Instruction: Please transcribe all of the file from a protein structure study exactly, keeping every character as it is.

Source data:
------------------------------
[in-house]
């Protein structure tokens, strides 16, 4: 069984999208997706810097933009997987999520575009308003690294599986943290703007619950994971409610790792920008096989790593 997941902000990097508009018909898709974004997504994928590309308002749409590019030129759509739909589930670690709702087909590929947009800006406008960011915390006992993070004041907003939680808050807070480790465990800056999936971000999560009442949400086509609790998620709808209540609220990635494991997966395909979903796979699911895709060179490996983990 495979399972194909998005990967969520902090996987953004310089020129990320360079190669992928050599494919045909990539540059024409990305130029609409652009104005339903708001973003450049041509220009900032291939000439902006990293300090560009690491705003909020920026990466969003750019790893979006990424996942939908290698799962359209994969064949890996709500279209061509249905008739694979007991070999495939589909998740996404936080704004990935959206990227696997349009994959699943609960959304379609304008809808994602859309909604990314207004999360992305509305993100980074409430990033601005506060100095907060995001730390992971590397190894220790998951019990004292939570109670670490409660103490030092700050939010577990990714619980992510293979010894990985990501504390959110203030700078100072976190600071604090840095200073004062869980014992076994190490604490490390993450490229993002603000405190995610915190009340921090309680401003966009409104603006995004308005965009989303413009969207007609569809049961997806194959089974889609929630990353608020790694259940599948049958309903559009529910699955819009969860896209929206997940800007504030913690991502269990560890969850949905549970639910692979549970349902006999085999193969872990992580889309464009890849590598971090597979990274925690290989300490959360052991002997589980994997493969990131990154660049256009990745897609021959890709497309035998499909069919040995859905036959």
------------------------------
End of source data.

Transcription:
[in-house]
């Protein structure tokens, strides 16, 4: 069984999208997706810097933009997987999520575009308003690294599986943290703007619950994971409610790792920008096989790593 997941902000990097508009018909898709974004997504994928590309308002749409590019030129759509739909589930670690709702087909590929947009800006406008960011915390006992993070004041907003939680808050807070480790465990800056999936971000999560009442949400086509609790998620709808209540609220990635494991997966395909979903796979699911895709060179490996983990 495979399972194909998005990967969520902090996987953004310089020129990320360079190669992928050599494919045909990539540059024409990305130029609409652009104005339903708001973003450049041509220009900032291939000439902006990293300090560009690491705003909020920026990466969003750019790893979006990424996942939908290698799962359209994969064949890996709500279209061509249905008739694979007991070999495939589909998740996404936080704004990935959206990227696997349009994959699943609960959304379609304008809808994602859309909604990314207004999360992305509305993100980074409430990033601005506060100095907060995001730390992971590397190894220790998951019990004292939570109670670490409660103490030092700050939010577990990714619980992510293979010894990985990501504390959110203030700078100072976190600071604090840095200073004062869980014992076994190490604490490390993450490229993002603000405190995610915190009340921090309680401003966009409104603006995004308005965009989303413009969207007609569809049961997806194959089974889609929630990353608020790694259940599948049958309903559009529910699955819009969860896209929206997940800007504030913690991502269990560890969850949905549970639910692979549970349902006999085999193969872990992580889309464009890849590598971090597979990274925690290989300490959360052991002997589980994997493969990131990154660049256009990745897609021959890709497309035998499909069919040995859905036959």